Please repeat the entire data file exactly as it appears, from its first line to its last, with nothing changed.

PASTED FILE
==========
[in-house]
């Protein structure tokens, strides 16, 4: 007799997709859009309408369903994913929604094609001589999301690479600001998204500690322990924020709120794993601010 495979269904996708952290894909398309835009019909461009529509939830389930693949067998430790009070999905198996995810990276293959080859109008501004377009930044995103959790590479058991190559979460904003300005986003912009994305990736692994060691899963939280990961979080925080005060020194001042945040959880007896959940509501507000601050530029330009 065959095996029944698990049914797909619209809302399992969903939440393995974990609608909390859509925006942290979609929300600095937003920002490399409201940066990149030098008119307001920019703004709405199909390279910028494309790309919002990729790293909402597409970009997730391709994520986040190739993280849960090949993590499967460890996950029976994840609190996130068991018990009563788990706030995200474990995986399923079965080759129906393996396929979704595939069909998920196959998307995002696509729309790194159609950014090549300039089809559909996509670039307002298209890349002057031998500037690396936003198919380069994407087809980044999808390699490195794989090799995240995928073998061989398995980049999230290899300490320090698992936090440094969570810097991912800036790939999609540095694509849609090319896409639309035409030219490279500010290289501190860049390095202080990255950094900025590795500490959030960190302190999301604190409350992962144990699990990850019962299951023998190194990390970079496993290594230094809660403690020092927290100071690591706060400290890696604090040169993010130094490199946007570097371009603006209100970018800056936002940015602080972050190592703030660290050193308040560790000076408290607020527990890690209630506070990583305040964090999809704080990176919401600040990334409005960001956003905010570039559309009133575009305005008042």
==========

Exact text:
[in-house]
């Protein structure tokens, strides 16, 4: 007799997709859009309408369903994913929604094609001589999301690479600001998204500690322990924020709120794993601010 495979269904996708952290894909398309835009019909461009529509939830389930693949067998430790009070999905198996995810990276293959080859109008501004377009930044995103959790590479058991190559979460904003300005986003912009994305990736692994060691899963939280990961979080925080005060020194001042945040959880007896959940509501507000601050530029330009 065959095996029944698990049914797909619209809302399992969903939440393995974990609608909390859509925006942290979609929300600095937003920002490399409201940066990149030098008119307001920019703004709405199909390279910028494309790309919002990729790293909402597409970009997730391709994520986040190739993280849960090949993590499967460890996950029976994840609190996130068991018990009563788990706030995200474990995986399923079965080759129906393996396929979704595939069909998920196959998307995002696509729309790194159609950014090549300039089809559909996509670039307002298209890349002057031998500037690396936003198919380069994407087809980044999808390699490195794989090799995240995928073998061989398995980049999230290899300490320090698992936090440094969570810097991912800036790939999609540095694509849609090319896409639309035409030219490279500010290289501190860049390095202080990255950094900025590795500490959030960190302190999301604190409350992962144990699990990850019962299951023998190194990390970079496993290594230094809660403690020092927290100071690591706060400290890696604090040169993010130094490199946007570097371009603006209100970018800056936002940015602080972050190592703030660290050193308040560790000076408290607020527990890690209630506070990583305040964090999809704080990176919401600040990334409005960001956003905010570039559309009133575009305005008042």